While adults are good at paying attention to what you tell them, children notice everything and hence are better at grasping new things, say researchers.
A study published in the journal Developmental Psychology shows that children tend to distribute their attention broadly, while adults use selective attention to focus on information they believe is most important.
According to the researchers, distributing attention may be adaptive for young children, and by being attentive to everything, they gather more information which helps them learn more.
The research suggests that this difference can actually help kids do better than adults in some learning situations.
For the study, 34 adults and 36 four-year-old children were analysed. Researchers provided adults and the children information that was irrelevant at the beginning of the experiment but suddenly becomes important for a task they had to complete.
“Adults had a hard time readjusting because they didn’t learn the information they thought wouldn’t be important,” said Vladimir Sloutsky, Professor at The Ohio State University in the US.
“Children, on the other hand, recovered quickly to the new circumstances because they weren’t ignoring anything. I’m sure a lot of parents will recognize that tendency of children to notice everything, even when you wish they wouldn’t,” he said. (IANS)
Parents, please take note. Among the lifestyle habits that influence the risk of overweight and obesity in children, watching television is the worst, suggests new research.
“Identifying habits linked to overweight and obesity in the early stages of life can help us to define preventive strategies against other conditions, such as cardiovascular and metabolic diseases during adulthood,” said lead author of the study Rowaedh Bawaked, researcher at the Hospital del Mar Medical Research Institute in Spain.
The researchers analysed five lifestyle habits: physical activity, sleep time, television time, plant-based food consumption and ultra-processed food consumption.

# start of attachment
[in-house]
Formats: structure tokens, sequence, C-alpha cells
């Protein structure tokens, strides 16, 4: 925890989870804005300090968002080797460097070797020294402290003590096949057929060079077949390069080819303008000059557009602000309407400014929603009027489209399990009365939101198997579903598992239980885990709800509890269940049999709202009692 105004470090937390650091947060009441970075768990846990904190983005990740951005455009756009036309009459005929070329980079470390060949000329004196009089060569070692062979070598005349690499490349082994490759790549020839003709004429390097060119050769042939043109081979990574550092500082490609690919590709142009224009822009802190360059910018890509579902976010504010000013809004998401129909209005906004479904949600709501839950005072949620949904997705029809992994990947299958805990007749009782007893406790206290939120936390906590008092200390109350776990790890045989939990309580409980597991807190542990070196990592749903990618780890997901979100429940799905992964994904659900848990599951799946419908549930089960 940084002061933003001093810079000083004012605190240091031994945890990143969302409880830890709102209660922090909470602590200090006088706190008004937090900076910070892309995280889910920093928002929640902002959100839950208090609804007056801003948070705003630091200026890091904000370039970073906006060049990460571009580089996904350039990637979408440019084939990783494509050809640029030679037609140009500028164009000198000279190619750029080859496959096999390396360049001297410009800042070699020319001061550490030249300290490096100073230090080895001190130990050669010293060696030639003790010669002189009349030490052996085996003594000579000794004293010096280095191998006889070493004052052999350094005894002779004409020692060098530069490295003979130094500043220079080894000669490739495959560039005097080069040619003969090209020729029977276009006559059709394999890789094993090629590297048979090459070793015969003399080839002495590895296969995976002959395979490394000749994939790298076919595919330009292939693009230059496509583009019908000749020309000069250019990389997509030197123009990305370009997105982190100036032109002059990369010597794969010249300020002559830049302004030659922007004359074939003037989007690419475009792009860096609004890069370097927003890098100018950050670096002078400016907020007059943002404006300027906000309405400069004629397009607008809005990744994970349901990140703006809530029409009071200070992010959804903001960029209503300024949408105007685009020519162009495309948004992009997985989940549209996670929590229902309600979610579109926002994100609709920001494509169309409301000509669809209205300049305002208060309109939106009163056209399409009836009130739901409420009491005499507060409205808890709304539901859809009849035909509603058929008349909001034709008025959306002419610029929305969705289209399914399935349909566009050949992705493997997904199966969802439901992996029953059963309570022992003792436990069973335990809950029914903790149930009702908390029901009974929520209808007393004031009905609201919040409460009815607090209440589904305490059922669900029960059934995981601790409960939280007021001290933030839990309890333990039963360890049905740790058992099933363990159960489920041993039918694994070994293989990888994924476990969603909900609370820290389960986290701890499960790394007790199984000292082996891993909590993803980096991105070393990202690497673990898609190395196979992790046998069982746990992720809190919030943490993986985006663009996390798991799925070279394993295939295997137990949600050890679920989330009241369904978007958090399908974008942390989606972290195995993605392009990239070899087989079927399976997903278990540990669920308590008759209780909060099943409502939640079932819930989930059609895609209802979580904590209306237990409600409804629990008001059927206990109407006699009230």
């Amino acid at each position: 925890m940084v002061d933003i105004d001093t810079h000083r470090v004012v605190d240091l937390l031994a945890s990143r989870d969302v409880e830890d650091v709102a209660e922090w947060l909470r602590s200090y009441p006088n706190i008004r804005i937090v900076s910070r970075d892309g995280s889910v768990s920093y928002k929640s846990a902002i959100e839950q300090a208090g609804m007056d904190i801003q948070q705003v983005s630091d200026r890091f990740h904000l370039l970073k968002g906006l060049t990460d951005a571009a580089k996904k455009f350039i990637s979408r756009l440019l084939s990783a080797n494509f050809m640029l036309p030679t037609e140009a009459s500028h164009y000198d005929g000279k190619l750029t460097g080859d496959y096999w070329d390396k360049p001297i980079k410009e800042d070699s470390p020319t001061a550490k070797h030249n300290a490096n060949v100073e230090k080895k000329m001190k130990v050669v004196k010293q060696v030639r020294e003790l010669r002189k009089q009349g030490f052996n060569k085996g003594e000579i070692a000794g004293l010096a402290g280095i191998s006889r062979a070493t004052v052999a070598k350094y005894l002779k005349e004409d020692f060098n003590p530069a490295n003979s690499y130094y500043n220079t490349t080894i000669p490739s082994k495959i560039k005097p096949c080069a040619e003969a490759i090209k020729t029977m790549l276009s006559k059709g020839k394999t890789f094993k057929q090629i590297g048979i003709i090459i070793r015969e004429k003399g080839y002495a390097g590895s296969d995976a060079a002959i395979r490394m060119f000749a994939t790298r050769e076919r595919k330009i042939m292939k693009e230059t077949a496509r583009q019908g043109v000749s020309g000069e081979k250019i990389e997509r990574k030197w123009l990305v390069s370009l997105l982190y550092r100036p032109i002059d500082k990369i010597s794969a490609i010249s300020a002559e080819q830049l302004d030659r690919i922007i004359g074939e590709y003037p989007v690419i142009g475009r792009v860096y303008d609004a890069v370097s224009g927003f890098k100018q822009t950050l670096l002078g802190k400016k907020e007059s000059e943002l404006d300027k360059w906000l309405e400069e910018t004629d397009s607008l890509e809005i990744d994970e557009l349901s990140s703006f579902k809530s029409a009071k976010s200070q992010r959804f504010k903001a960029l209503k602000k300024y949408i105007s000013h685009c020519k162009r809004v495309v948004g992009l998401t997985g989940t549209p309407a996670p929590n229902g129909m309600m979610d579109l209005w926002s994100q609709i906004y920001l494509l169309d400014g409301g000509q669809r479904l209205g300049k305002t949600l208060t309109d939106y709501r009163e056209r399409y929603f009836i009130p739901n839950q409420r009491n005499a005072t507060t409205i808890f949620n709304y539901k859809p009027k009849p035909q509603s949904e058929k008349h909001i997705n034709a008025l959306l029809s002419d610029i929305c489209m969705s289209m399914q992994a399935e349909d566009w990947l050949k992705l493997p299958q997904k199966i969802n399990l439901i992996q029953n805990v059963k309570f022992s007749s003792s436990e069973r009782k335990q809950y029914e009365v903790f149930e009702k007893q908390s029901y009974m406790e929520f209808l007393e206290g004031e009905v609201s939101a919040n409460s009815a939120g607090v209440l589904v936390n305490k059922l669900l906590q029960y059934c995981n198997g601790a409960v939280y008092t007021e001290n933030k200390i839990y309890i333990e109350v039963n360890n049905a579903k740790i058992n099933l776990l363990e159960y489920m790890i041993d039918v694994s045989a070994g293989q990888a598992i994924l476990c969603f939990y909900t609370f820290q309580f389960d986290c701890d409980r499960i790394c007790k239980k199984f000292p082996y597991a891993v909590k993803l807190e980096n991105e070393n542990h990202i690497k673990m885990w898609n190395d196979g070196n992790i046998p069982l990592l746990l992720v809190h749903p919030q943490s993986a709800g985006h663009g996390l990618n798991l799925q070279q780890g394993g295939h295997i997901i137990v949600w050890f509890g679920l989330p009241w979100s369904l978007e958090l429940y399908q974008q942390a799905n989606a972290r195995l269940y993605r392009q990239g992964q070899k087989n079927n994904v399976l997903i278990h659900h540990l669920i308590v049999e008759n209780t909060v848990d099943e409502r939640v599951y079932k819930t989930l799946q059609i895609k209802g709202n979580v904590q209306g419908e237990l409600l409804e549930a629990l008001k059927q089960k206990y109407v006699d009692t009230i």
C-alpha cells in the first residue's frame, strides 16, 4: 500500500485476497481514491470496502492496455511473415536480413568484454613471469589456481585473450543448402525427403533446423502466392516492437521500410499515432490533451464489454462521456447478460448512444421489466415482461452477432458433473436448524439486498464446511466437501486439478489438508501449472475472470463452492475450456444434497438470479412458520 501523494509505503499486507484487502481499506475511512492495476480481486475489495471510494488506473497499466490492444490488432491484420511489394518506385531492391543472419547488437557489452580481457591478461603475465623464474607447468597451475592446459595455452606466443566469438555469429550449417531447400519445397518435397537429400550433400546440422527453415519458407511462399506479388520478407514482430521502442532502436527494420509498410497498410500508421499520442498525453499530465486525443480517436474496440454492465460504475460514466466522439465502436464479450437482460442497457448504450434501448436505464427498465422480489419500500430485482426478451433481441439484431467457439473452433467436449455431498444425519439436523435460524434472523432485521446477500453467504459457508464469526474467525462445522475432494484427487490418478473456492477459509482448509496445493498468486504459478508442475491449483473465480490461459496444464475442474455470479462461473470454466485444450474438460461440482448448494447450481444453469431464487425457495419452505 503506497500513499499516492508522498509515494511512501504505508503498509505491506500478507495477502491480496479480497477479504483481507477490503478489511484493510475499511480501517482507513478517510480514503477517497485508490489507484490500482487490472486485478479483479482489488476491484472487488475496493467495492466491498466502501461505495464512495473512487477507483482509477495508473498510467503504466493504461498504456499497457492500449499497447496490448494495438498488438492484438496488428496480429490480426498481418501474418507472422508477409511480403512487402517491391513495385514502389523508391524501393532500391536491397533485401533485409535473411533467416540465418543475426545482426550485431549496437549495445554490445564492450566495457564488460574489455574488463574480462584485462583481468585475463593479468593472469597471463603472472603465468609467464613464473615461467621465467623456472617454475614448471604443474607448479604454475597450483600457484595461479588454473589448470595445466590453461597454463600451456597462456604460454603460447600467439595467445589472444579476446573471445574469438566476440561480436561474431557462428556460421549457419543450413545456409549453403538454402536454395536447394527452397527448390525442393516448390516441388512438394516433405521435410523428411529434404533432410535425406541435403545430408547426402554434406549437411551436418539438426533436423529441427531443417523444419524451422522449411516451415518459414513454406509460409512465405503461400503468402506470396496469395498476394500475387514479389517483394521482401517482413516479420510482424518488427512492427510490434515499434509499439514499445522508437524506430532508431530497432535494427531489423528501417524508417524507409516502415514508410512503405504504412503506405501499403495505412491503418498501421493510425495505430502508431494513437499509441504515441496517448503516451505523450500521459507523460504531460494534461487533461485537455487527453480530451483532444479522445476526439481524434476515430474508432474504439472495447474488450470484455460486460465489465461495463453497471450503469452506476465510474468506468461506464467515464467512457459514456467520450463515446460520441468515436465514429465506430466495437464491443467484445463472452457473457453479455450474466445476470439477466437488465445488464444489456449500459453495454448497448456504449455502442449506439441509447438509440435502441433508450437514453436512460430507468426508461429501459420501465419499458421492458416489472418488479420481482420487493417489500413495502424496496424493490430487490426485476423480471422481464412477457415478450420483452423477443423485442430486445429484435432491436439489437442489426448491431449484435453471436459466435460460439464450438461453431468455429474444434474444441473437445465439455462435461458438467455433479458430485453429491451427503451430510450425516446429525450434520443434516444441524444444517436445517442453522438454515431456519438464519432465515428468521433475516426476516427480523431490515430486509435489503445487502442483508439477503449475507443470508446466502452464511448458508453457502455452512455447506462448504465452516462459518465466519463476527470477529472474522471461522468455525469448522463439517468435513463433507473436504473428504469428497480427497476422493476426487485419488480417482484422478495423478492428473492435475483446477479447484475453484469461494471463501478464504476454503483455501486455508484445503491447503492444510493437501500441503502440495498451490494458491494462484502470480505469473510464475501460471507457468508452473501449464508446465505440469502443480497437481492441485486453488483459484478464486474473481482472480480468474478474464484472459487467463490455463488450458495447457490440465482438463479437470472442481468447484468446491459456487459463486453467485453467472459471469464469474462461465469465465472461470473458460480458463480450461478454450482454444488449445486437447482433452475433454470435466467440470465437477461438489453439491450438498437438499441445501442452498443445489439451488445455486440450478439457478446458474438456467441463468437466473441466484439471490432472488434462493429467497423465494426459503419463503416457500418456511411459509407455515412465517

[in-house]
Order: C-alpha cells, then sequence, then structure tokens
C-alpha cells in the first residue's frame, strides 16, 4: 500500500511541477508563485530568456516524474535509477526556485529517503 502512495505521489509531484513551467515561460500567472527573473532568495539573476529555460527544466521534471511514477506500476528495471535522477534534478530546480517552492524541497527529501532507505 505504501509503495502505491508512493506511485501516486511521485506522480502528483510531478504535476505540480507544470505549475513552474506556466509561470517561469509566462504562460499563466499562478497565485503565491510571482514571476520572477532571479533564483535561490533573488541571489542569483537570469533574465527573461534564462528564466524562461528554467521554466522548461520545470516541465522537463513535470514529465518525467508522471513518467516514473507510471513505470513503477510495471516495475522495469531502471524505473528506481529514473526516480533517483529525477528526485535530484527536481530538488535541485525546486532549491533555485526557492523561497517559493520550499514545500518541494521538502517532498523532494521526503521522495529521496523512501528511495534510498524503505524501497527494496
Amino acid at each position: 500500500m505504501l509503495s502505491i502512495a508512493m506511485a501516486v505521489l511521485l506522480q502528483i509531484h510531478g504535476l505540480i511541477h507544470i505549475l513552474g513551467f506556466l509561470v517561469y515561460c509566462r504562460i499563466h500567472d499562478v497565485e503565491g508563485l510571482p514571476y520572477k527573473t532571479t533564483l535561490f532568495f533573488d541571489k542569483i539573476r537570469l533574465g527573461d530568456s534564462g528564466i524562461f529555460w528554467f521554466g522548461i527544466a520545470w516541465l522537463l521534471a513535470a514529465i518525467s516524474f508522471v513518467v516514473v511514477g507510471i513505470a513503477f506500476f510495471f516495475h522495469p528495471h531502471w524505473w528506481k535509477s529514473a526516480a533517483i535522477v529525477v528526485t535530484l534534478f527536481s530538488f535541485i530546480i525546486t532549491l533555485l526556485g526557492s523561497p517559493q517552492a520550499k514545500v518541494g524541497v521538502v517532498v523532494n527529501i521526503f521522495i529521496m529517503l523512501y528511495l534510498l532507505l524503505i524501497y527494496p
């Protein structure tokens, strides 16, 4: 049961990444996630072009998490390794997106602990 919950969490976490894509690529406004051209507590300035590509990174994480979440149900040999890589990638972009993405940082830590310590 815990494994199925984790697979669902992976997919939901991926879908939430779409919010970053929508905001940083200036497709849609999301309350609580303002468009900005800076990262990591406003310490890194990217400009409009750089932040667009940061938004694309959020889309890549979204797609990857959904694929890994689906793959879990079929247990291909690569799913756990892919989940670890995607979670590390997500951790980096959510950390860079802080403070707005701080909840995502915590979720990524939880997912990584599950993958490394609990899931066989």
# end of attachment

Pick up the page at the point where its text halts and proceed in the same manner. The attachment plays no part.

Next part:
The study, published in the journal Pediatric Obesity, was based on data from 1,480 children.
Parents were asked to complete various questionnaires on the children’s lifestyle habits at four years of age.
To calculate the health impact of these habits, the researchers measured the children’s body mass index (BMI), waist circumference and blood pressure at four and seven years of age.
Children who were less active and spent more time in front of the television at four years of age were at greater risk of being affected by overweight, obesity and metabolic syndrome at seven years of age, showed the findings.
The researchers also measured the time spent by the children on other sedentary activities, such as reading, drawing and doing puzzles. However, these activities did not appear to be associated with overweight or obesity.
“When children watch TV, they see a huge number of advertisements for unhealthy food,” said co-leader of the study Dora Romaguera from Barcelona Institute for Global Health in Spain.
“This may encourage them to consume these products,” Romaguera said.
Ultra-processed foods, such as pastries, sweet beverages and refined-grain products, are high in sugar, salt and saturated fat and low in nutritional value.
The study showed that high intake of these products at four years of age was associated with a higher BMI at seven years of age.
Moreover, television viewing “discourages physical activity and interrupts sleep time”, explained Silvia Fernandez, a post-doctoral researcher at Barcelona Institute for Global Health.
As the researchers noted, adequate sleep time in early childhood is essential for weight control later in childhood.
The study concluded that adult health depends on the establishment of healthy lifestyle habits during childhood: limited television time, extracurricular physical activity, getting enough hours of sleep, eating lots of vegetables and avoiding ultra-processed foods. (IANS)